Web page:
Archives for posts with tag: Kale

kale chips - crisp, delicious and good for you!

Recipe to try this week: Kale Chips

What to do…

Wash and cut out the centre stem from 2 bunches of organic kale.  It is very important to take the time to cut out the centre stem or as they dry they will turn into little sticks that are difficult to chew.  (Everyone who attended the grand opening will know this one! …. Right???)  Cut the kale into chip sized pieces.  Save the kale stems for a stir-fry or soup.

Make a sauce in the food processor comprised of the following:

1/2 cup cashews
1 tbsp almond butter
1/3 c water
1/4 c nutritional yeast
juice from one lemon
a couple chunks of roasted bell peppers
2 minced garlic
1 tsp salt
1 tbsp hot sauce
1 tsp cumin
1/2 tsp oregano
1/2 tsp turmeric

Very saucy.

In a large bowl, use your clean hands to work the sauce into the kale chippy leaves, trying your best to cover all the leaves.

Transfer the kale chips to two pans and put them in the oven at 250’F.  If possible, use the convection bake setting.  Take them out to turn them a bit every 20 minutes, but officially they are not allowed to leave the oven until crisp!  Cool and store in an air-tight container.


If you want to learn more about the nutritional benefits of kale, take a look here.

Tammy Schmidt, Montreal

Curly kale

curly kale

It is such a shame to spend money on tender greens, then take them home and find out that they froze on the way back from the store.  After many years of experiencing this, I now use a variety of foods, other than baby salad greens, to get greens in the winter. Here is a short list of ones that I like.

Tough Leaves. Kale is one of my favourites.  It can be stir fried, steamed, or made into some of the best chips.  Black kale is more tender and can be used in salads.  Collards and cabbage are also great.  Rapini and Romaine lettuce can often make it home, no problem.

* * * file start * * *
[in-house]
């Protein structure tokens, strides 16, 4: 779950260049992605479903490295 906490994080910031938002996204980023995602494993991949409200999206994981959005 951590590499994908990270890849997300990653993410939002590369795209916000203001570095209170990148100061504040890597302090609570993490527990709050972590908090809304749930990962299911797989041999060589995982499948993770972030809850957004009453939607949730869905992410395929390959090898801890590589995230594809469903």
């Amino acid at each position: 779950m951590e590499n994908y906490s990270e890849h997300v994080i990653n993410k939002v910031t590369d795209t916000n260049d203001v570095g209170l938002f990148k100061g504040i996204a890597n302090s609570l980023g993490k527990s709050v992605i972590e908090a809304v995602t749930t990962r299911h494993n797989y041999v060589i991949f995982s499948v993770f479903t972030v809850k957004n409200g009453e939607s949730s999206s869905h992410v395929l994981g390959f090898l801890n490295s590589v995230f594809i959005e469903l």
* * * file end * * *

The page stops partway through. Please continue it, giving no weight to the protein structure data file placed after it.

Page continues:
Nutritive Teas such as Nettles. Nettles can also be powdered and mixed with smoothies and food.  Matcha green tea is another good option.

Hearty Herbs. I love adding fresh flat leafed parsley to foods.  Usually, it makes it home without freezing.  Yes, it would be bleak to only rely on dried herbs, but I consider herbs, even if they are dried, to be a source of greens.  Herbs preserved in salt are also a source of greens, but obviously they can not be the only source without over doing it on salt.

Seaweed. I love little snippets of seaweed added to all kinds of foods; pizza, salad, soup, rice or other grains.  Sometimes I will add bits of Laver, a wild Atlantic Nori, to a trailmix or I will eat it like chips.  Alaria, a wild Atlantic Wakame, can be added to salads or soups.  Dulse is nice on pizza, mixed with salsa, or in sandwiches.  Kelp chips are fun.  Kelp can also be added to rice, beans or soups.

Frozen Spinach.  At my local grocery store, I can pick-up spinach that is frozen into little individually portioned “spinach pucks.”  I quickly thaw out and use these pucks in dishes.  I add them to fried shallots and eggs to make a nice plate of green eggs in the morning.

Lactofermented Cabbage and Other Veg.  In small portions, this will aid digestion, and it adds a little something extra to a meal.  If you are looking for a great book on fermentation, check out Wild Fermentation by Sandor Ellix Katz.  This is an awesome , well researched and easy to follow book on fermentation.

Sprouts. I love sunflower sprouts and I am told that they are really easy to grow.  I would like to try sprouting these this winter.

Greens powder. This has got to be my least favourite, but I will take them from time to time.  Many people claim to have good results with green powders, especially when they take them on a regular basis.

Tammy Schmidt, Montreal

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